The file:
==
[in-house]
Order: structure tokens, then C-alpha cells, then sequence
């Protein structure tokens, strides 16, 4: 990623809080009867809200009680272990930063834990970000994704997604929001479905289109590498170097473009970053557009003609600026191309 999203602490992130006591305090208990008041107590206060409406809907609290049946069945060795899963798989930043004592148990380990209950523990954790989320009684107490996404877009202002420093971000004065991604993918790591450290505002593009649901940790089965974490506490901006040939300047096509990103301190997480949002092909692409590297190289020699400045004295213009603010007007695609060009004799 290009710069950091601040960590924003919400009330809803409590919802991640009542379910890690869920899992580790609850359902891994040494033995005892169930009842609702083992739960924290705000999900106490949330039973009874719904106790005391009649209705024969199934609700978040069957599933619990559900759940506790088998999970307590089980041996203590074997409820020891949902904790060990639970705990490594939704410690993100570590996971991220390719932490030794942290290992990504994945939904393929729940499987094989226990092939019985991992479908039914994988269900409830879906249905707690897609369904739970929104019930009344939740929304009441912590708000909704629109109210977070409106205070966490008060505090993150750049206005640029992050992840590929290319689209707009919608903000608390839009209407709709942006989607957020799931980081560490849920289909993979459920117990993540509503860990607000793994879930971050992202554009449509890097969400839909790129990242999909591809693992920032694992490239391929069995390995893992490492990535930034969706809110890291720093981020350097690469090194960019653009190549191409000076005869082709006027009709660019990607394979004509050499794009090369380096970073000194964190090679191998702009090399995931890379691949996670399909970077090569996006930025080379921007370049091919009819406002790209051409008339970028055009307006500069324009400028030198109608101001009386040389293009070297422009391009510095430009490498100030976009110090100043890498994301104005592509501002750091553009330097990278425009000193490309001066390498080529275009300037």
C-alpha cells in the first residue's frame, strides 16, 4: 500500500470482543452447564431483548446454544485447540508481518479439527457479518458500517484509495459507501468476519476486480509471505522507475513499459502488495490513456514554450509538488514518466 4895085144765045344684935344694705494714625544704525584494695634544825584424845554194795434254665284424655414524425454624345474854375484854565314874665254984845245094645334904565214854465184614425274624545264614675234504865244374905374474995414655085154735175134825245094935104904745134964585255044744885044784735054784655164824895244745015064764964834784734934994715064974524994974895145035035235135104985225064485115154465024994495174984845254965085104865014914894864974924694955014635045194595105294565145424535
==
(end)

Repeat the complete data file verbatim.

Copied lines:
[in-house]
Order: structure tokens, then C-alpha cells, then sequence
């Protein structure tokens, strides 16, 4: 990623809080009867809200009680272990930063834990970000994704997604929001479905289109590498170097473009970053557009003609600026191309 999203602490992130006591305090208990008041107590206060409406809907609290049946069945060795899963798989930043004592148990380990209950523990954790989320009684107490996404877009202002420093971000004065991604993918790591450290505002593009649901940790089965974490506490901006040939300047096509990103301190997480949002092909692409590297190289020699400045004295213009603010007007695609060009004799 290009710069950091601040960590924003919400009330809803409590919802991640009542379910890690869920899992580790609850359902891994040494033995005892169930009842609702083992739960924290705000999900106490949330039973009874719904106790005391009649209705024969199934609700978040069957599933619990559900759940506790088998999970307590089980041996203590074997409820020891949902904790060990639970705990490594939704410690993100570590996971991220390719932490030794942290290992990504994945939904393929729940499987094989226990092939019985991992479908039914994988269900409830879906249905707690897609369904739970929104019930009344939740929304009441912590708000909704629109109210977070409106205070966490008060505090993150750049206005640029992050992840590929290319689209707009919608903000608390839009209407709709942006989607957020799931980081560490849920289909993979459920117990993540509503860990607000793994879930971050992202554009449509890097969400839909790129990242999909591809693992920032694992490239391929069995390995893992490492990535930034969706809110890291720093981020350097690469090194960019653009190549191409000076005869082709006027009709660019990607394979004509050499794009090369380096970073000194964190090679191998702009090399995931890379691949996670399909970077090569996006930025080379921007370049091919009819406002790209051409008339970028055009307006500069324009400028030198109608101001009386040389293009070297422009391009510095430009490498100030976009110090100043890498994301104005592509501002750091553009330097990278425009000193490309001066390498080529275009300037």
C-alpha cells in the first residue's frame, strides 16, 4: 500500500470482543452447564431483548446454544485447540508481518479439527457479518458500517484509495459507501468476519476486480509471505522507475513499459502488495490513456514554450509538488514518466 4895085144765045344684935344694705494714625544704525584494695634544825584424845554194795434254665284424655414524425454624345474854375484854565314874665254984845245094645334904565214854465184614425274624545264614675234504865244374905374474995414655085154735175134825245094935104904745134964585255044744885044784735054784655164824895244745015064764964834784734934994715064974524994974895145035035235135104985225064485115154465024994495174984845254965085104865014914894864974924694955014635045194595105294565145424535